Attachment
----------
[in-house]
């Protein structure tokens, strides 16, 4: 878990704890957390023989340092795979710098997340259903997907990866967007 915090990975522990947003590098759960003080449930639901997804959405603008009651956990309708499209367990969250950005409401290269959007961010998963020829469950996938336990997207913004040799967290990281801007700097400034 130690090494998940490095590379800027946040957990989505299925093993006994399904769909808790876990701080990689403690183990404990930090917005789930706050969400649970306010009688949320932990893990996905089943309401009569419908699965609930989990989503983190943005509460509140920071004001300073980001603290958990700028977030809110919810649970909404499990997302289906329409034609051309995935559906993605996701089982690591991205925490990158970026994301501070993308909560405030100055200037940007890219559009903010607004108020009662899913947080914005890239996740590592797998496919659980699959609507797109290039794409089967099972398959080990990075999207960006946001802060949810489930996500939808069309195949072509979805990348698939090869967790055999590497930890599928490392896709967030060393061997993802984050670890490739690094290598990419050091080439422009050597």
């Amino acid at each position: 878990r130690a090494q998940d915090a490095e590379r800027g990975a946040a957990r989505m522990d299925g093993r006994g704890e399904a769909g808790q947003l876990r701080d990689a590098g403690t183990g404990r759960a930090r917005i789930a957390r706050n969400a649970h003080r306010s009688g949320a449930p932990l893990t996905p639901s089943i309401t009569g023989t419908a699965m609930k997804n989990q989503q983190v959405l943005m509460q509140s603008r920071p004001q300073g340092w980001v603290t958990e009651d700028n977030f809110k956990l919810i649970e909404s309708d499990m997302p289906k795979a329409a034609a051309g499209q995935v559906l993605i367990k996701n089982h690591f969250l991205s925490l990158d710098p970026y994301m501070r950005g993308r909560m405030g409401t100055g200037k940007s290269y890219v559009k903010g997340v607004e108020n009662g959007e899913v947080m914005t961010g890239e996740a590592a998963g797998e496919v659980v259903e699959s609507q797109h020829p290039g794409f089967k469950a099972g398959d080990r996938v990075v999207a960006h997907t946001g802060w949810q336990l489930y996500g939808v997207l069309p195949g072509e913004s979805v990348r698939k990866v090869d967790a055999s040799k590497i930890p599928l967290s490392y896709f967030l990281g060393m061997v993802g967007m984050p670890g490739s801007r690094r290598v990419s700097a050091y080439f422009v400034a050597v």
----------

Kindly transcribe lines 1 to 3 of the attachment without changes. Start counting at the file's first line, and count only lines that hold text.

[in-house]
């Protein structure tokens, strides 16, 4: 878990704890957390023989340092795979710098997340259903997907990866967007 915090990975522990947003590098759960003080449930639901997804959405603008009651956990309708499209367990969250950005409401290269959007961010998963020829469950996938336990997207913004040799967290990281801007700097400034 130690090494998940490095590379800027946040957990989505299925093993006994399904769909808790876990701080990689403690183990404990930090917005789930706050969400649970306010009688949320932990893990996905089943309401009569419908699965609930989990989503983190943005509460509140920071004001300073980001603290958990700028977030809110919810649970909404499990997302289906329409034609051309995935559906993605996701089982690591991205925490990158970026994301501070993308909560405030100055200037940007890219559009903010607004108020009662899913947080914005890239996740590592797998496919659980699959609507797109290039794409089967099972398959080990990075999207960006946001802060949810489930996500939808069309195949072509979805990348698939090869967790055999590497930890599928490392896709967030060393061997993802984050670890490739690094290598990419050091080439422009050597």
């Amino acid at each position: 878990r130690a090494q998940d915090a490095e590379r800027g990975a946040a957990r989505m522990d299925g093993r006994g704890e399904a769909g808790q947003l876990r701080d990689a590098g403690t183990g404990r759960a930090r917005i789930a957390r706050n969400a649970h003080r306010s009688g949320a449930p932990l893990t996905p639901s089943i309401t009569g023989t419908a699965m609930k997804n989990q989503q983190v959405l943005m509460q509140s603008r920071p004001q300073g340092w980001v603290t958990e009651d700028n977030f809110k956990l919810i649970e909404s309708d499990m997302p289906k795979a329409a034609a051309g499209q995935v559906l993605i367990k996701n089982h690591f969250l991205s925490l990158d710098p970026y994301m501070r950005g993308r909560m405030g409401t100055g200037k940007s290269y890219v559009k903010g997340v607004e108020n009662g959007e899913v947080m914005t961010g890239e996740a590592a998963g797998e496919v659980v259903e699959s609507q797109h020829p290039g794409f089967k469950a099972g398959d080990r996938v990075v999207a960006h997907t946001g802060w949810q336990l489930y996500g939808v997207l069309p195949g072509e913004s979805v990348r698939k990866v090869d967790a055999s040799k590497i930890p599928l967290s490392y896709f967030l990281g060393m061997v993802g967007m984050p670890g490739s801007r690094r290598v990419s700097a050091y080439f422009v400034a050597v």